Okay, you can look up and post quotes of famous people. Now how about a way to deal with the "entitled" millennials?

I think the Army has some good ideas that is putting them on a track that will likely to be successful with dealing with the sense of entitlement.

I wasn't disagreeing with the Army's approach or with the article.  I was disagreeing with absdp51's unproductive and ridiculous attitude of blaming millennials when it's the LEADER's job to overcome obstacles.  If you can't lead your team to do what you need to do it, it IS your fault, not theirs.

"I lead many of today's younger airmen and take into account the differences but at the end of the day if I give an order that is not illegal, unethical nor immoral they are duty bound to follow that order and legally bound to follow it.  And really there should be no further explanation needed.  And how you follow orders outside of the battlefield will generally give a leader a good idea on how someone will follow them on the battlefield or in a crisis."

1. If they aren't abiding by your lawful order, it's because YOU haven't instilled the need in them to do so.
2. You're correct that there "should be" no further explanation needed, but many times (especially with this generation,) explaining the WHY goes a lot farther to getting buy-in than "because I said so."

Just my thoughts from years of Civilian Leadership.  Of course, since I've never served or seen combat, I don't know what I'm talking about.

YMMV


Disobeying your civilian boss can only get you fired. Disobeying your military boss can send you to jail.
And that folks is the difference between military and civilian life. The stakes are much higher in the military.
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OldGuy
Seasoned Member

Posts: 376
Unit: TBKS

« Reply #19 on: February 12, 2018, 12:49:40 AM »

From Gen. Colin Powell's "13 Leadership Rules:"

"Rule 4: It Can be Done!

Leaders are about making things happen.  They continually ask, Why Not, when faced with the improbable.  While one approach may not work, it can be done another way.  Find the other way to make it happen!"

Okay, you can look up and post quotes of famous people. Now how about a way to deal with the "entitled" millennials?

I think the Army has some good ideas that is putting them on a track that will likely to be successful with dealing with the sense of entitlement.

I wasn't disagreeing with the Army's approach or with the article.  I was disagreeing with absdp51's unproductive and ridiculous attitude of blaming millennials when it's the LEADER's job to overcome obstacles.  If you can't lead your team to do what you need to do it, it IS your fault, not theirs.

"I lead many of today's younger airmen and take into account the differences but at the end of the day if I give an order that is not illegal, unethical nor immoral they are duty bound to follow that order and legally bound to follow it.  And really there should be no further explanation needed.  And how you follow orders outside of the battlefield will generally give a leader a good idea on how someone will follow them on the battlefield or in a crisis."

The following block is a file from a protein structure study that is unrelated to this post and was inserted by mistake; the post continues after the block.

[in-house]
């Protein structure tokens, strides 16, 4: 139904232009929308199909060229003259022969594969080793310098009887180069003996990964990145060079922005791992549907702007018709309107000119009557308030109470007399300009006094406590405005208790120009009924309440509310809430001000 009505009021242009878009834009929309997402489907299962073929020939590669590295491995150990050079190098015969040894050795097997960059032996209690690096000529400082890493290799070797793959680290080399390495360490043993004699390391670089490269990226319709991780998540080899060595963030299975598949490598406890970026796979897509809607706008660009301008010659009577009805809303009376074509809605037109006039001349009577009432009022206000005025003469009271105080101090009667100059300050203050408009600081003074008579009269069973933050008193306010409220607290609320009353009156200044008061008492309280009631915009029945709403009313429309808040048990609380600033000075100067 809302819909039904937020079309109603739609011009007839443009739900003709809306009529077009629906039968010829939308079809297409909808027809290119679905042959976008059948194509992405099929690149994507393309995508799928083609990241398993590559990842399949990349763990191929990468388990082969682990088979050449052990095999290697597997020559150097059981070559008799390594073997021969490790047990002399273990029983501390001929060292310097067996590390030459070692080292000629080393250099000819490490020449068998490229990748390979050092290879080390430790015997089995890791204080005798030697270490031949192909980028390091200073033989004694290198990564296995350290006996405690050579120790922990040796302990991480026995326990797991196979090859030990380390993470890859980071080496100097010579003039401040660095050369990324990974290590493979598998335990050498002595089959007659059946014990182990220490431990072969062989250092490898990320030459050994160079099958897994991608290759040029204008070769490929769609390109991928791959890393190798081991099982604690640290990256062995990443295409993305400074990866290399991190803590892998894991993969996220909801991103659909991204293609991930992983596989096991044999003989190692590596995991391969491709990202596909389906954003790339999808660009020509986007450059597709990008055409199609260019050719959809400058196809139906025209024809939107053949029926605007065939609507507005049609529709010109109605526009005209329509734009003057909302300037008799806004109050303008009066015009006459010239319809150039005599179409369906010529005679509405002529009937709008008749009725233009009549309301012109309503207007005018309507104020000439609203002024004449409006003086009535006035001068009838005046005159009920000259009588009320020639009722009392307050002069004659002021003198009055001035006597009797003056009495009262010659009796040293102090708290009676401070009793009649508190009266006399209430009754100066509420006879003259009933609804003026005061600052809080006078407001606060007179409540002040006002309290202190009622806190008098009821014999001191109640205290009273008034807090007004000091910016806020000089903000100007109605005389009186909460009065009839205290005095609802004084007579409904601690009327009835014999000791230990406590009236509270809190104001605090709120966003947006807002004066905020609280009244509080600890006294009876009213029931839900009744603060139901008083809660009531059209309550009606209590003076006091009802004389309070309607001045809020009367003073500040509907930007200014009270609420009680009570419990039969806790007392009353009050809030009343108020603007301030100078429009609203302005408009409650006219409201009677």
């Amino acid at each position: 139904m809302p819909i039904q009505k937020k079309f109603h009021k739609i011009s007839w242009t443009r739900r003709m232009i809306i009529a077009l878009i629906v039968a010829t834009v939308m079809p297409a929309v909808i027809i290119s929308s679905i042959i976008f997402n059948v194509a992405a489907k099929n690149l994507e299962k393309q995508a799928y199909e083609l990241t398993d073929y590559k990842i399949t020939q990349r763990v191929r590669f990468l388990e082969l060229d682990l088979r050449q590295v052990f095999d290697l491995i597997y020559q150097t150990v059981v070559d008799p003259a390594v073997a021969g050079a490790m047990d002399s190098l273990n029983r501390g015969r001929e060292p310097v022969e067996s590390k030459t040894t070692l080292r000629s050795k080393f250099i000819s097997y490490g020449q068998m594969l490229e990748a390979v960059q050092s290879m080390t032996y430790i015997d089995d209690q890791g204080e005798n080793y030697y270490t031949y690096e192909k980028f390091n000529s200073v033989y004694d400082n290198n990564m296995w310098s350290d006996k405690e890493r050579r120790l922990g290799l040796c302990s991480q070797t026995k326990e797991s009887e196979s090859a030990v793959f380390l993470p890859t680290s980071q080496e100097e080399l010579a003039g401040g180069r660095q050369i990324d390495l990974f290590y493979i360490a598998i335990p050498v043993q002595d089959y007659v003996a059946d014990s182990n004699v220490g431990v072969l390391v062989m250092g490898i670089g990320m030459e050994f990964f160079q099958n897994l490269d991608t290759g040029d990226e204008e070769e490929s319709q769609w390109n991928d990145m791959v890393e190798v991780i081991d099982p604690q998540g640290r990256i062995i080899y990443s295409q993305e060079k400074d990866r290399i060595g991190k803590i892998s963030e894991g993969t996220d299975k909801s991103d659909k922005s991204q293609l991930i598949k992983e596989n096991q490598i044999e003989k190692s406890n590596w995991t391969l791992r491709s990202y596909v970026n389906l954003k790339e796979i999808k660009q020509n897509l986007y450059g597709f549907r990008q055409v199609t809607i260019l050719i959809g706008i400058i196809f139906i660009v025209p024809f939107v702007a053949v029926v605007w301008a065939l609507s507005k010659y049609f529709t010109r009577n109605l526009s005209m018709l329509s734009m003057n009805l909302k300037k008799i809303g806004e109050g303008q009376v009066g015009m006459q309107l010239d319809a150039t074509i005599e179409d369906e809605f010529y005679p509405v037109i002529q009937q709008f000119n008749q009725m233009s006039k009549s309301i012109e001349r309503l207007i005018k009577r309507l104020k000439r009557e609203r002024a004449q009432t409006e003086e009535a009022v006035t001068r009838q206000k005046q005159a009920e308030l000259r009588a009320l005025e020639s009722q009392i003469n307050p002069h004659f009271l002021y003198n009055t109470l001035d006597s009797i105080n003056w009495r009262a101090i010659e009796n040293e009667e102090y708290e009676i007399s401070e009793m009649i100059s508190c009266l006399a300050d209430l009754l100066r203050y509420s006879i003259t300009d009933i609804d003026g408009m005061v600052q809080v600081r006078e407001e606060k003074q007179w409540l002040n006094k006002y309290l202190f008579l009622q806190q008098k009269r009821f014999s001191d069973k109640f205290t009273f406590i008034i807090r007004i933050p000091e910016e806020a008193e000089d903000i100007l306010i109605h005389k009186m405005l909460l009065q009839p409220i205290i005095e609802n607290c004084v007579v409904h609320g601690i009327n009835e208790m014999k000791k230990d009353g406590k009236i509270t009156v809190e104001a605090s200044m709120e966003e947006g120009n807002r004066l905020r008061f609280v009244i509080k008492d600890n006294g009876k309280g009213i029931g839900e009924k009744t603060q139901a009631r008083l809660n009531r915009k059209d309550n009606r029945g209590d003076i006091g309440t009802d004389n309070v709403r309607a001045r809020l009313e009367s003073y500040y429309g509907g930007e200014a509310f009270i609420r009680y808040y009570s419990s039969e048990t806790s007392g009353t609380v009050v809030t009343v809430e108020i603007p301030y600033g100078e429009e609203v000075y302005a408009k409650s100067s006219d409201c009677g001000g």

1. If they aren't abiding by your lawful order, it's because YOU haven't instilled the need in them to do so.
2. You're correct that there "should be" no further explanation needed, but many times (especially with this generation,) explaining the WHY goes a lot farther to getting buy-in than "because I said so."

Just my thoughts from years of Civilian Leadership.  Of course, since I've never served or seen combat, I don't know what I'm talking about.

YMMV


Disobeying your civilian boss can only get you fired. Disobeying your military boss can send you to jail.
And that folks is the difference between military and civilian life. The stakes are much higher in the military.

Worse, in combat lives are at stake.
Logged
OldGuy
Seasoned Member

Posts: 376
Unit: TBKS

« Reply #20 on: February 12, 2018, 12:51:14 AM »

I was disagreeing with absdp51's unproductive and ridiculous attitude of blaming millennials when it's the LEADER's job to overcome obstacles.

And yet the culture is the issue. You impute blame, I see facts.
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Fester
Forum Regular

Posts: 171

« Reply #21 on: February 12, 2018, 12:52:35 AM »

From Gen. Colin Powell's "13 Leadership Rules:"

"Rule 4: It Can be Done!

Leaders are about making things happen.  They continually ask, Why Not, when faced with the improbable.  While one approach may not work, it can be done another way.  Find the other way to make it happen!"

Okay, you can look up and post quotes of famous people. Now how about a way to deal with the "entitled" millennials?

I think the Army has some good ideas that is putting them on a track that will likely to be successful with dealing with the sense of entitlement.

I wasn't disagreeing with the Army's approach or with the article.  I was disagreeing with absdp51's unproductive and ridiculous attitude of blaming millennials when it's the LEADER's job to overcome obstacles.  If you can't lead your team to do what you need to do it, it IS your fault, not theirs.

"I lead many of today's younger airmen and take into account the differences but at the end of the day if I give an order that is not illegal, unethical nor immoral they are duty bound to follow that order and legally bound to follow it.  And really there should be no further explanation needed.  And how you follow orders outside of the battlefield will generally give a leader a good idea on how someone will follow them on the battlefield or in a crisis."

1. If they aren't abiding by your lawful order, it's because YOU haven't instilled the need in them to do so.